and built by Rani Ahilyabai of the Maratha Holkar dynasty in the 18th
century, Indore was once a major center of Maratha power. It is a
perfect base for forays further a field. Mandu, City of joy, is about a
two-hour drive away. Strategically perched at the edge of the Malwa
plateau, its excellent natural defence are reinforced by 45 Km long
is connected to Bhopal, Gwalior, Delhi and Mumbai by air. Meter
gauge as well as broad gauge link Indore to all important cities in India.
Indore is well connected by road to Mumbai, Agra and other cities. Sites
of interest here include Lal Baag Palace , spread over an area of 28
hectares, it is one of the legacies built by the Holkar dynasty. Bada
Ganapati, is a temple which houses a huge statue of the deity. Kanch
mandir, is a Jain temple constructed by the late Seth Hukumchand. It is an
architectural marvel of glass work. Town Hall, constructed in 1904
and originally named King Edwards hall, was renamed Mahatma Gandhi Hall.
Central Museum, houses a large collection of parmar sculptures from
Hijlajgarh. Gita Bhawan, is a newly constructed structure, with statues of
gods of various religions. Rajwada, situated in the heart of the city, it
is a seven storeyed structure, which is a mix of the muslims, maratha and
the french style.
Baag, houses the tombs or cenotaphs of the Holkar rulers. Nehru park, is
the oldest park in the city and houses a wide variety of flowers. Meghdoot
Upvan, is a new garden with sprawling lawns, lit fountains and land scaped
gardens. Annapurna is a temple devoted to the Hindu Goddess of food -
Annapurna. The other important places include Khajrana, Deoguradia, Patal
Pani, Bijasen Teri, Gomatgiri and Dewas.
Ahilya Bai loved Indore immensely, it was only after her death that the
State capital was shifted from Maheshwar to Indore in 1811 AD. Today, her
statue adorns the centre of the city, Rajwada. Indore continued to be the
State capital until the formation of Madhya Bharat State in 1948.
Places to visit
A 2 minutes drive from the airport leads you to a hillock on which was
perched a guest house of the Holkars, now converted into Border Security
Arms Museum, as well as a small temple of Bijasen Mata, built in 1920,
which has a magnificent view of the sunset. A mela (fair) is held during
the Navratri. A good picnic spot, with a breathtaking view of
Indore city by night.
Synonymous with the heart of Indore city, it
stands today as a mute witness to the bygone splendour of the
Holkarrulers. This 200 year oldseven-storeyhistoric palace of the Holkars
is built-in a mixture of Muslim, Marathaand French styles. The lower three
floors are made of stone and the upper floors are made of wood, which made
it very vulnerable to destruction by fire. Rajwada was burnt three times
in its history; the last fire in 1984 took the greatest toll. Today only
the front facade remains. Recent renovations have recreated some of the
old glory of this beautiful palace .
The Jain Samaj has constructed a 21 feet statue of Lord Gomateshwar, a
replica of the Bahubali statue of Shravanbelagola. Also built here are 24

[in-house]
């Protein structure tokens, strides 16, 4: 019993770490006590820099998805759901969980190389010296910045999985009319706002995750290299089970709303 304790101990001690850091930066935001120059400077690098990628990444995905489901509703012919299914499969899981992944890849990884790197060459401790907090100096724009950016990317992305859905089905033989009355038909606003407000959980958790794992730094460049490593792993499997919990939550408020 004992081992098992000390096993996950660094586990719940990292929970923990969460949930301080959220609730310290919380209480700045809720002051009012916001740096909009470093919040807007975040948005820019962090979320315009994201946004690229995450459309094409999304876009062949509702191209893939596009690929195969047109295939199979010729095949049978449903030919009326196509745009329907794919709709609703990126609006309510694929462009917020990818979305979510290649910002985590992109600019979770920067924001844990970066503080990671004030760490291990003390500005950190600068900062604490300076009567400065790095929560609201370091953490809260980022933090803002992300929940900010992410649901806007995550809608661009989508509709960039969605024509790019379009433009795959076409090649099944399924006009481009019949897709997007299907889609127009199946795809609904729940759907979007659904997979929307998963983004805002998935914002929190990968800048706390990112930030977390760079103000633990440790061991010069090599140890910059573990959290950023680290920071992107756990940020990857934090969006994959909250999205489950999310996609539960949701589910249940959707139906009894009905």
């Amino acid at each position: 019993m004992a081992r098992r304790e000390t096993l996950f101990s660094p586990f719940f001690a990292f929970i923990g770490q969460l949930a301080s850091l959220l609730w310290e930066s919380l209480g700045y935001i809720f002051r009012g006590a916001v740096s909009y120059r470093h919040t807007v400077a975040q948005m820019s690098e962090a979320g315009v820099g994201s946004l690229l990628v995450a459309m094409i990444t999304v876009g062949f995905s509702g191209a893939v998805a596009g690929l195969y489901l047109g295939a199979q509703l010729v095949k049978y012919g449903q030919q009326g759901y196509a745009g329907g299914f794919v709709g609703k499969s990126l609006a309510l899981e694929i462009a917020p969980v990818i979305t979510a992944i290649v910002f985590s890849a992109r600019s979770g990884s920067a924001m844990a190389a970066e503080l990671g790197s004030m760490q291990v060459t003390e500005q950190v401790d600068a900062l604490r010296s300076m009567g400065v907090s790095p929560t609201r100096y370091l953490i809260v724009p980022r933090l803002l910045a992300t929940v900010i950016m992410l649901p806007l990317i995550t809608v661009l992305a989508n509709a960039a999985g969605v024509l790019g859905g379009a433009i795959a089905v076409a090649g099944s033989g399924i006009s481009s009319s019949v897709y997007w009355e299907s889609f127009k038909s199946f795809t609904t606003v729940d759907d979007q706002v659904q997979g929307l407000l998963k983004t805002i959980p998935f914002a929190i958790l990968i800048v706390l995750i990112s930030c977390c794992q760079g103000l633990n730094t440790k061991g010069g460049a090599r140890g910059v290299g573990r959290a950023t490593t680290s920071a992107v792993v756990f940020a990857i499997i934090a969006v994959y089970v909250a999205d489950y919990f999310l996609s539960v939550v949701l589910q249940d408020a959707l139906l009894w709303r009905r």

marble temples with shilars for each tirthankar.
The citizens of Indore have great faith in this Ganesh temple, built
during the reign of Ahilyabai Holkar. It is believed that all wishes are
fulfilled by praying here. Nearby is the dargah of Nahar Sayed. This is an
important pilgrimage place for Maita Muslims.
Chhatris are the tombs or cenotaphs erected in memory of dead Holkar
rulers and their family members. The Chhatris picturesquely poised
on the Khan river banks near Rajawada are incomparable in terms of Maratha
architecture and sculpture of their period. At Chhatri Baag is the main
collection of tombs housed in two compounds. Close by is the beautiful
Bolia Sarkar's Chhatri constructed in 1858 AD in memory of Sardar Chimnaji
Appa Sahib Bolia.
Made in 1904 and originally named King Edward's Hall, it was renamed
Mahatma Gandhi Hall in 1948. Its architectural style is Indo-Gothic. Made
in Seoni stone, its domes and staples are a landmark of Indore today. It
has a four-faced clock tower in front, because of which it is locally
known as Ghanta Ghar. It is frequently the venue for the various
book and painting exhibitions, fairs and festivals held throughout the
year. The building also has a library, a children's park and a temple.
The Indore Museum houses the finest collection of Parmar sculptures from
Hinglajgarh. The Parmar style originated here, and is characterized by
proportioned figures, carefully and ornately depicted in stone. The museum
is also known for its collection of coins, arms and armour.
Lal Baag Palace is one of the grandest monuments the Holkar dynasty left
Indore. A reflection of their taste, grandeur and lifestyle, its
construction began in 1886 under Tukoji Rao Holkar II, and was carried out
in three phases. The final phase was completed in 1921 under Tukoji Rao
Holkar III. Many royal receptions were held here. It has a total area of
28 hectares, and at one time it had the reputation of having one of the
best rose gardens in the country.
Better known for its size than antiquity, this temple houses perhaps the
largest Ganesh idol in the world measuring 25 feet from crown to foot.
Created as a result of the dream of an Avantika (Ujjain) resident, Shri
Dadhich, it was built in 1875.
: Indore is connected with Bhopal, Gwalior,
Delhi and Mumbai.
Rail : Indore is on the Western railway and is connected with major
Road : Indore is connected by bus with Mumbai, Ahmedabad,
Aurangabad, Bhopal, Gwalior, Mandu, Maheshwar, Omkareshwar, Ujjain, Sanchi
Best Season : Throughout the year.